Probiotics alleviate symptoms in major depressive disorder, research indicates
MDlinx Jul 27, 2022
Gut feeling. Gut check. Trusting one’s gut. Colloquialisms hint at the latent wisdom lurking in our small and large intestines, but for centuries, our understanding of how mind and gut are linked was more folkloric wisdom than evidence-based knowledge.
This is changing. While much about the gut-brain axis remains shrouded in mystery, a June 2022 study published in Translational Psychiatry provides a fascinating glimpse of how the gut’s multitudinous microbes may affect our mental health.
Schaub AC, Schneider E, Vazquez-Castellanos JF, et al. Clinical, gut microbial and neural effects of a probiotic add-on therapy in depressed patients: a randomized controlled trial. Transl Psychiatry. 2022;12(1):227.
The brain-gut axis
The randomized, controlled study investigated whether a probiotic add-on therapy could reduce symptoms in patients with major depressive disorder (MDD).
The results added to the growing mass of evidence suggesting that gut health is linked with mental health.
One of the lead researchers behind this study was Else Schneider, PhD, a psychologist and senior researcher at the University of Basel in Switzerland. She said that among the study’s findings, the most surprising one was the breadth of the intervention’s impact.
“What I was fascinated about was that we found changes between the (study and control) groups on all levels: on the gut, on the brain, on the behavior,” she said.
And these results weren’t fleeting, she added. Four weeks after the intervention, the team re-assed gut microbiota and behavior.
We still found some stable effects, especially for the depressive symptoms. And that’s something I didn’t expect to see.
While the findings are illuminating, the study itself was also pioneering.
Inside the study
This research is the first effort to determine if high-dose probiotic supplements, administered over a short interval, can limit depressive symptoms, affect the gut microbiome, and produce neural changes in patients with depression.
Study participants received either a probiotic supplement or placebo for 31 days, in addition to their usual treatment. Among the participants, 21 received a probiotic and 26 a placebo.
Participants completed the Hamilton Rating Scale for Depression before and after intervention, as well as a brain imaging and gut microbiota analysis. Researchers repeated this battery without brain imaging 4 weeks after the study concluded.
Compared with the placebo group, participants who received the probiotic saw greater improvements in their depressive symptoms.
The intervention group also experienced an increase in gut levels of Lactobacillus, as well as neural changes documented by imaging.
A look at the imaging
Schneider found the imaging portion of the story particularly revelatory. Participants were shown pictures of fearful, semi-fearful, and neutral faces and researchers used imaging to assess the functional response in the brain in the form of putamen activation.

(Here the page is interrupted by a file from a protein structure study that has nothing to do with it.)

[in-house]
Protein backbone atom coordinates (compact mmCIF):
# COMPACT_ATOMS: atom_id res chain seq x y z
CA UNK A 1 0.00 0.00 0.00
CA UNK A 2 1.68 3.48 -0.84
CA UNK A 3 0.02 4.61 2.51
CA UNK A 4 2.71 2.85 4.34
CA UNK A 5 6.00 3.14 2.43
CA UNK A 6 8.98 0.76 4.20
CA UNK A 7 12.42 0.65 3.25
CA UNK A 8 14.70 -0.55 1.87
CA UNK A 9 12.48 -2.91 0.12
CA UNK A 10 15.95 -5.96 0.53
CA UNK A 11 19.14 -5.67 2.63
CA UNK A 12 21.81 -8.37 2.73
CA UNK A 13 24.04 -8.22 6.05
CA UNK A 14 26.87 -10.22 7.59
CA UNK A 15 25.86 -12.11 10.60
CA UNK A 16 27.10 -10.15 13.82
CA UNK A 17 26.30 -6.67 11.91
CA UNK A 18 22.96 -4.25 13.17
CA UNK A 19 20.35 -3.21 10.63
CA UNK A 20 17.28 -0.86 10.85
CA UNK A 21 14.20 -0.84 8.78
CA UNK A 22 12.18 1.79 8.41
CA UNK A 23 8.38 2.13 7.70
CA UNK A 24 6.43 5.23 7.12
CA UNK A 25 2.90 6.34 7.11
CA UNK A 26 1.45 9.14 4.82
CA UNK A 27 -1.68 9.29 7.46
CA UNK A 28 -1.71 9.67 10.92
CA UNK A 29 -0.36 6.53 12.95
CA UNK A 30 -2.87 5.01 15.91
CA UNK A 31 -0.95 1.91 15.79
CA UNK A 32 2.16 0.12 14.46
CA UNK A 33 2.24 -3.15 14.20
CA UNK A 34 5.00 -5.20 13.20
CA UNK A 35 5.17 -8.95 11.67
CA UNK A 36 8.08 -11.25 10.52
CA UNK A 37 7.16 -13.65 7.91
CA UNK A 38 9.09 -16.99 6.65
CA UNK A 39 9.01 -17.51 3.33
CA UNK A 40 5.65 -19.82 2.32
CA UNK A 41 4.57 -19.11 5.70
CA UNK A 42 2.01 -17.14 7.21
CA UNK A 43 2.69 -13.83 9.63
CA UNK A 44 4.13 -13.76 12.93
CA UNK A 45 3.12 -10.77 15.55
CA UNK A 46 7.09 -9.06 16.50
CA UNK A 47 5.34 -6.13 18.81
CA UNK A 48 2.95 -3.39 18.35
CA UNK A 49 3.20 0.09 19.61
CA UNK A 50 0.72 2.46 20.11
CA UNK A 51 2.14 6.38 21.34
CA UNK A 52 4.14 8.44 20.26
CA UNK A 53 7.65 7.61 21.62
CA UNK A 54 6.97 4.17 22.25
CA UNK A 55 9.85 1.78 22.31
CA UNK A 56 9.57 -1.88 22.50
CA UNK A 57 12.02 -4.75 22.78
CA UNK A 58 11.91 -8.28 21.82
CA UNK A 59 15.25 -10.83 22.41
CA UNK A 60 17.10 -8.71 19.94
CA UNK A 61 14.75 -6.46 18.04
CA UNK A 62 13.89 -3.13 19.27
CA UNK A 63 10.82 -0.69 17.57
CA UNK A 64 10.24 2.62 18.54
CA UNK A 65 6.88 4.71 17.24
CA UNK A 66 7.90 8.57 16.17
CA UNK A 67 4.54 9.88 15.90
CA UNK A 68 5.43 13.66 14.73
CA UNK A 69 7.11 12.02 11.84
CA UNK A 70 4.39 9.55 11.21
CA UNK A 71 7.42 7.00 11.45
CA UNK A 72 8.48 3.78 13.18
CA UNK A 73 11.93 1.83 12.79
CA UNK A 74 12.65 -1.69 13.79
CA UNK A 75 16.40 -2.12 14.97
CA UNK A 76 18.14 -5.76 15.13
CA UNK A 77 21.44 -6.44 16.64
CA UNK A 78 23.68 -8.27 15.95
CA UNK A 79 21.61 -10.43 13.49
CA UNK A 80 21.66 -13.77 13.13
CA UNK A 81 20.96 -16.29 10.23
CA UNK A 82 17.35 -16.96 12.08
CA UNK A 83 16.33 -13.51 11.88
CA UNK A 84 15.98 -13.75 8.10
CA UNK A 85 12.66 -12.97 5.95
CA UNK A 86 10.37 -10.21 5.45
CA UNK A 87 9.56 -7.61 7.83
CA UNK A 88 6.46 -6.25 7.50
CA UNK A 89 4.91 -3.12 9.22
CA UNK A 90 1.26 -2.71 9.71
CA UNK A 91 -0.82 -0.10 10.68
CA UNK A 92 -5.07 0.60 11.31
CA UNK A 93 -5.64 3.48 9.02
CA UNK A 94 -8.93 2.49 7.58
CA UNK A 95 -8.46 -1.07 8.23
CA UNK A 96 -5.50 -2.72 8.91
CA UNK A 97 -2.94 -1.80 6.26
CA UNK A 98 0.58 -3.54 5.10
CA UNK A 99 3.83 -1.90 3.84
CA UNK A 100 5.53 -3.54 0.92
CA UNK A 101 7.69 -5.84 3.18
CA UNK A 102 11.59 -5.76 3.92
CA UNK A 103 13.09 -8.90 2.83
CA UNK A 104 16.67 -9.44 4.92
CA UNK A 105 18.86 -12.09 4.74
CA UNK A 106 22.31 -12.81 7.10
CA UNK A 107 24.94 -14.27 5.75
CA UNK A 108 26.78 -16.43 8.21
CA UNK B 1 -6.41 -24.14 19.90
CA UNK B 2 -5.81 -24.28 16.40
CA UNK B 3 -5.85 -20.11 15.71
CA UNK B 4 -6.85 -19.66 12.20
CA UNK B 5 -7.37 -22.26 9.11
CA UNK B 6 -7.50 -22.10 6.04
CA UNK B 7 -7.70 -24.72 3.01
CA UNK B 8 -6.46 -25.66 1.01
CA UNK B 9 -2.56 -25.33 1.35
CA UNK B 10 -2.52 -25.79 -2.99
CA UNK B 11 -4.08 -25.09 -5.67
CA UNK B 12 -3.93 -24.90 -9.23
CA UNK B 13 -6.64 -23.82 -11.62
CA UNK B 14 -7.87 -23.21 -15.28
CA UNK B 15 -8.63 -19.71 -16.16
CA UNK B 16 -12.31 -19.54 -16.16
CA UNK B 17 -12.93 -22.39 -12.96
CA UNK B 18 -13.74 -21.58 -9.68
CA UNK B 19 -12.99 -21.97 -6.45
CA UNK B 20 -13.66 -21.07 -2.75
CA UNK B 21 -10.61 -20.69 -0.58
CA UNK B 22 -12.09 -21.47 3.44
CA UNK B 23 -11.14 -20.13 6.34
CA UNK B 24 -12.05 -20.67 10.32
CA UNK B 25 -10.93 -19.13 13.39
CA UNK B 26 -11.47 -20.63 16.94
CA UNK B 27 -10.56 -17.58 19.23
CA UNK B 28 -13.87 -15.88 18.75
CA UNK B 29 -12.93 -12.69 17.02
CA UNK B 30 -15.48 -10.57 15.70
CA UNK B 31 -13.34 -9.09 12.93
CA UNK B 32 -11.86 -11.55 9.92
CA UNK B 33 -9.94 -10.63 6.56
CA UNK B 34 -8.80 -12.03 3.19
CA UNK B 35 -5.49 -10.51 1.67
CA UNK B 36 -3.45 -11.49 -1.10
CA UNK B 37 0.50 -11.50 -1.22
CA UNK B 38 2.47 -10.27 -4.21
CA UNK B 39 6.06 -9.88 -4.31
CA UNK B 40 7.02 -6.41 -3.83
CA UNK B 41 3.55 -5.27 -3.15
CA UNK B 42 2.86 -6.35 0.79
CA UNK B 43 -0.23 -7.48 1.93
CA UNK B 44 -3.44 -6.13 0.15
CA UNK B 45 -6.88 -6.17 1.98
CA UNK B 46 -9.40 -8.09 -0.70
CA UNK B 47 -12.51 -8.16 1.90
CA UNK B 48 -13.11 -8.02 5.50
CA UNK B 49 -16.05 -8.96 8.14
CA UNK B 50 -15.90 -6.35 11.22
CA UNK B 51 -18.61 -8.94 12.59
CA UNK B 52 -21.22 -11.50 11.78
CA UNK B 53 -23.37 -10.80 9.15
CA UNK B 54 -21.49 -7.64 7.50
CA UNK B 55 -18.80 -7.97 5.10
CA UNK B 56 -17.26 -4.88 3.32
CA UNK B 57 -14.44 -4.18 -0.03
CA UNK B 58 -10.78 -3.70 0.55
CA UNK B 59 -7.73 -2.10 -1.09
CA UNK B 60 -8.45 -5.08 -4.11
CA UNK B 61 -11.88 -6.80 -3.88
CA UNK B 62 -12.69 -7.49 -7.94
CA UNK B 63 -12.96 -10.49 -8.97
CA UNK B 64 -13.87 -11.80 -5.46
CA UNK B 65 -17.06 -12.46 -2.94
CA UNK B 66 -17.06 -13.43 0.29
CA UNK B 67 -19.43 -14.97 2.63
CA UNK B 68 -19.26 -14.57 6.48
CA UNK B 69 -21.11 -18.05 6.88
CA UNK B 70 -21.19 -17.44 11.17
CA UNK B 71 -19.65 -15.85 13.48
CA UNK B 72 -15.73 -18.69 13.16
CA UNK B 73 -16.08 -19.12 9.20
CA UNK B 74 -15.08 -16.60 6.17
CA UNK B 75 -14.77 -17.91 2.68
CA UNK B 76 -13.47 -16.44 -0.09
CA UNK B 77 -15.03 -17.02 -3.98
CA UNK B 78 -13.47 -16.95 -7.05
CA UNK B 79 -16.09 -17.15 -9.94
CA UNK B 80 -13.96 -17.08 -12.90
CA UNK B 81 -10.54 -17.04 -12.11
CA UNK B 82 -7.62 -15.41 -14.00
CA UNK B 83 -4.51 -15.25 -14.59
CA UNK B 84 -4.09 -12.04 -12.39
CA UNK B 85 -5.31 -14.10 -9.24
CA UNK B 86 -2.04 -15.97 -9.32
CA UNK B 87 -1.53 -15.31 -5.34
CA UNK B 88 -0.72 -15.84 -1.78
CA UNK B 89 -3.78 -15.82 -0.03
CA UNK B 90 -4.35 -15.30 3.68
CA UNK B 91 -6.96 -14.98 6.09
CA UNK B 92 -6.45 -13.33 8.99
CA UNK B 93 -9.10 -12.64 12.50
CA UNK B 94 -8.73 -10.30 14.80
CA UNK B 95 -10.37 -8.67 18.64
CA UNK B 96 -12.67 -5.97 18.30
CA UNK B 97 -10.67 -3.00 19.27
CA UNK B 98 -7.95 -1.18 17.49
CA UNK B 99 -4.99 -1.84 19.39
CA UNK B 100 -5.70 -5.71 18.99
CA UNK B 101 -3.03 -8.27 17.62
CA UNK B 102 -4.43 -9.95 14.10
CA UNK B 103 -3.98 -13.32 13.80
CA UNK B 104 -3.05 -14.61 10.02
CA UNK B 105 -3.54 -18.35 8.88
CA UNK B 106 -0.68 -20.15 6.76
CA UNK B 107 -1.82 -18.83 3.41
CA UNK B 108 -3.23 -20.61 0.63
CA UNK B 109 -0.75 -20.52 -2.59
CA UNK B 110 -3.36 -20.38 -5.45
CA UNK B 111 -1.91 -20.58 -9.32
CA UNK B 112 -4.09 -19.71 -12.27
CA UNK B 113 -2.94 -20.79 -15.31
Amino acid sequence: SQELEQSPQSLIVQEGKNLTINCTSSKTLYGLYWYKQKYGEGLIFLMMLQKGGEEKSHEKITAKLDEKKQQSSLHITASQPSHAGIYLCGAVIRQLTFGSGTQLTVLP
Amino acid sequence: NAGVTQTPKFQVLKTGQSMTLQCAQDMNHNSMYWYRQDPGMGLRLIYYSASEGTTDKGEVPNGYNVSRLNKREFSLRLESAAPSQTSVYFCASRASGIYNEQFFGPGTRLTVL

The team expected to see the greatest changes with the fearful faces, such that participants would perceive them as less fearful. According to Schneider, the neutral faces elicited the most change whereas there was no difference between the probiotic and placebo group when participants viewed the fearful faces. Schneider attributed it to the negativity bias linked with depression.
Neutral faces are not perceived as neutral faces.
“Depressed patients perceive them as more sad or fearful, whereas health patients or health controls tend to perceive neutral faces as happy faces,” she added.
Those negativity bias improvements may leave you wondering which probiotic to use with your patients.
Putting it into practice
The study probiotic was not a specialty concoction, but a brand widely available in Swiss drugstores: Vivomixx. Each dose contains 900 billion colony-forming units of eight different strains:
Lactobacillus delbrueckii subsp. Bulgaricus
The study did not determine which strain or strains were responsible for improvement, so clinicians looking to replicate these findings likely should select probiotics containing these strains.
“Unfortunately, at this moment, we don’t have any idea which specific bacteria are important for the improvement of depressive symptoms,” Schnedier said, which is why the research team selected a product with a wide range of bacteria.
Also, Schneider noted that just as with antidepressants, adherence is critical for probiotic add-on therapy. Failing to take probiotics over a specific time period will fail to remodel the microbiota. In the study, participants took the probiotic twice daily, mixed into a cold, non carbonated drink.
While the study clearly illustrates the efficacy of probiotics as an add-on therapy for MDD, it also raises a number of questions, which will need to be answered by future studies. For example, why did the probiotics lead to a gut resurgence of Lactobacillus, specifically? Which microbe, or combination of microbes, is improving symptoms? And what is the mechanism of that enhancement?
These questions are fertile grounds for future research, and possible clinical interventions with minimal adverse effects.
“I think that’s the fascinating stuff about probiotics,” Schneider said. “They don’t do harm, or a lot of harm, but they are also more like a holistic treatment. Different symptoms are improved by probiotic supplementation.”
What this means for you
A recently published study demonstrated that add-on probiotic therapy can benefit patients with major depressive disorder. Probiotics improved their symptoms, changed their gut microbiome, and affected their negativity bias. The exact mechanisms of how probiotics do this remain somewhat mysterious, and could be the subject of future research.
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